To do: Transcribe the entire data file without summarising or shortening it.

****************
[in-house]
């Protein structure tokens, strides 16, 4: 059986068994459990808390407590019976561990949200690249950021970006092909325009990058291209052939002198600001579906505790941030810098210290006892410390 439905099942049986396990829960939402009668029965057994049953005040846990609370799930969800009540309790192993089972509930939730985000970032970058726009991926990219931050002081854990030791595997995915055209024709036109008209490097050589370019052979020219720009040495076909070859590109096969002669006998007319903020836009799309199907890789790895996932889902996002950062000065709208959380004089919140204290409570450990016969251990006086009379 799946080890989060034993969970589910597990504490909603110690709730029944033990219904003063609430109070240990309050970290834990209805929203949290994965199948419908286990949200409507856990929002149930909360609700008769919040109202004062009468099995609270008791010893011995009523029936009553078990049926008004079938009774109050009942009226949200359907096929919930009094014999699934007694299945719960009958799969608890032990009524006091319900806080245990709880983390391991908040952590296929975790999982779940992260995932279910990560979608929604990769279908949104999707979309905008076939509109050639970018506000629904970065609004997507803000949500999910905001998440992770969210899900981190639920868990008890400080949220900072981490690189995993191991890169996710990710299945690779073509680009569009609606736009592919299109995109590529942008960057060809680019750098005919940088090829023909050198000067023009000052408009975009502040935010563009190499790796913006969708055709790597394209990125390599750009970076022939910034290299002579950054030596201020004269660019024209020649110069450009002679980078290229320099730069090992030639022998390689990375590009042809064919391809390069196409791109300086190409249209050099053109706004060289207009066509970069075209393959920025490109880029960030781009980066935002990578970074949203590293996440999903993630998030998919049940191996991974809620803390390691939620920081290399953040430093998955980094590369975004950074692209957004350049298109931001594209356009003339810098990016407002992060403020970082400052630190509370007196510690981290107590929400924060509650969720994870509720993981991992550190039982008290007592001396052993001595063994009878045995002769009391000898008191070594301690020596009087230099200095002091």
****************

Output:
[in-house]
């Protein structure tokens, strides 16, 4: 059986068994459990808390407590019976561990949200690249950021970006092909325009990058291209052939002198600001579906505790941030810098210290006892410390 439905099942049986396990829960939402009668029965057994049953005040846990609370799930969800009540309790192993089972509930939730985000970032970058726009991926990219931050002081854990030791595997995915055209024709036109008209490097050589370019052979020219720009040495076909070859590109096969002669006998007319903020836009799309199907890789790895996932889902996002950062000065709208959380004089919140204290409570450990016969251990006086009379 799946080890989060034993969970589910597990504490909603110690709730029944033990219904003063609430109070240990309050970290834990209805929203949290994965199948419908286990949200409507856990929002149930909360609700008769919040109202004062009468099995609270008791010893011995009523029936009553078990049926008004079938009774109050009942009226949200359907096929919930009094014999699934007694299945719960009958799969608890032990009524006091319900806080245990709880983390391991908040952590296929975790999982779940992260995932279910990560979608929604990769279908949104999707979309905008076939509109050639970018506000629904970065609004997507803000949500999910905001998440992770969210899900981190639920868990008890400080949220900072981490690189995993191991890169996710990710299945690779073509680009569009609606736009592919299109995109590529942008960057060809680019750098005919940088090829023909050198000067023009000052408009975009502040935010563009190499790796913006969708055709790597394209990125390599750009970076022939910034290299002579950054030596201020004269660019024209020649110069450009002679980078290229320099730069090992030639022998390689990375590009042809064919391809390069196409791109300086190409249209050099053109706004060289207009066509970069075209393959920025490109880029960030781009980066935002990578970074949203590293996440999903993630998030998919049940191996991974809620803390390691939620920081290399953040430093998955980094590369975004950074692209957004350049298109931001594209356009003339810098990016407002992060403020970082400052630190509370007196510690981290107590929400924060509650969720994870509720993981991992550190039982008290007592001396052993001595063994009878045995002769009391000898008191070594301690020596009087230099200095002091």